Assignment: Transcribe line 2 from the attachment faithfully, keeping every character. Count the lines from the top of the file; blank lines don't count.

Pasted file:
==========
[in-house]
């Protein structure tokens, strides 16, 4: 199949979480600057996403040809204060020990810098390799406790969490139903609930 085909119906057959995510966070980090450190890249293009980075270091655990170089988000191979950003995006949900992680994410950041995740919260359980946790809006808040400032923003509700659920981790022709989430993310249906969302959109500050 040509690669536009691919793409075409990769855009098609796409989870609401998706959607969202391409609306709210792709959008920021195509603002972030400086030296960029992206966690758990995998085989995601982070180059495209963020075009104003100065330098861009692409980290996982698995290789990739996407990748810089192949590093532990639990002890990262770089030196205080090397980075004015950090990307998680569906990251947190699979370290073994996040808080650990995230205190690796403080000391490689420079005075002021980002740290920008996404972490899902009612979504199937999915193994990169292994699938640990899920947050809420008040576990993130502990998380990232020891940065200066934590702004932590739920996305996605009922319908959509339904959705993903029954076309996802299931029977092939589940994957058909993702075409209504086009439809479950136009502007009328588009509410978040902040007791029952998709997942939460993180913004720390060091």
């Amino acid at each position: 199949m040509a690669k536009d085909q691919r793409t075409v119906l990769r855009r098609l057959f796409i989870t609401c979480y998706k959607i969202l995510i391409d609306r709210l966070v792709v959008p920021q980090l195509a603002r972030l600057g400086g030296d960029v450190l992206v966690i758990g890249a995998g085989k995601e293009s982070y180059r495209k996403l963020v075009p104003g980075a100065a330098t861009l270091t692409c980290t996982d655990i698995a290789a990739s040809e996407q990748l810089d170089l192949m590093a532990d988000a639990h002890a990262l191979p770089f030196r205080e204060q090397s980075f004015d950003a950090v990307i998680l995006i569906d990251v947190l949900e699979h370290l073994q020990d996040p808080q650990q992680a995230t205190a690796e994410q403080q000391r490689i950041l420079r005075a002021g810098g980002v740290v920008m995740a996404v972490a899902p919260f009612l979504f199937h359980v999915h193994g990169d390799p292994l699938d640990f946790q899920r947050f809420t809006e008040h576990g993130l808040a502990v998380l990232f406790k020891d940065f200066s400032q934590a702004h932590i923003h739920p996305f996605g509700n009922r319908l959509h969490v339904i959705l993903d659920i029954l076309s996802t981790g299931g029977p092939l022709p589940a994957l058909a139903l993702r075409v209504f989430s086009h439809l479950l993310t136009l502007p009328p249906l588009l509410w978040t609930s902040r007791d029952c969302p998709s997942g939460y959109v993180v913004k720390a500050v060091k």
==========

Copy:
């Protein structure tokens, strides 16, 4: 199949979480600057996403040809204060020990810098390799406790969490139903609930 085909119906057959995510966070980090450190890249293009980075270091655990170089988000191979950003995006949900992680994410950041995740919260359980946790809006808040400032923003509700659920981790022709989430993310249906969302959109500050 040509690669536009691919793409075409990769855009098609796409989870609401998706959607969202391409609306709210792709959008920021195509603002972030400086030296960029992206966690758990995998085989995601982070180059495209963020075009104003100065330098861009692409980290996982698995290789990739996407990748810089192949590093532990639990002890990262770089030196205080090397980075004015950090990307998680569906990251947190699979370290073994996040808080650990995230205190690796403080000391490689420079005075002021980002740290920008996404972490899902009612979504199937999915193994990169292994699938640990899920947050809420008040576990993130502990998380990232020891940065200066934590702004932590739920996305996605009922319908959509339904959705993903029954076309996802299931029977092939589940994957058909993702075409209504086009439809479950136009502007009328588009509410978040902040007791029952998709997942939460993180913004720390060091």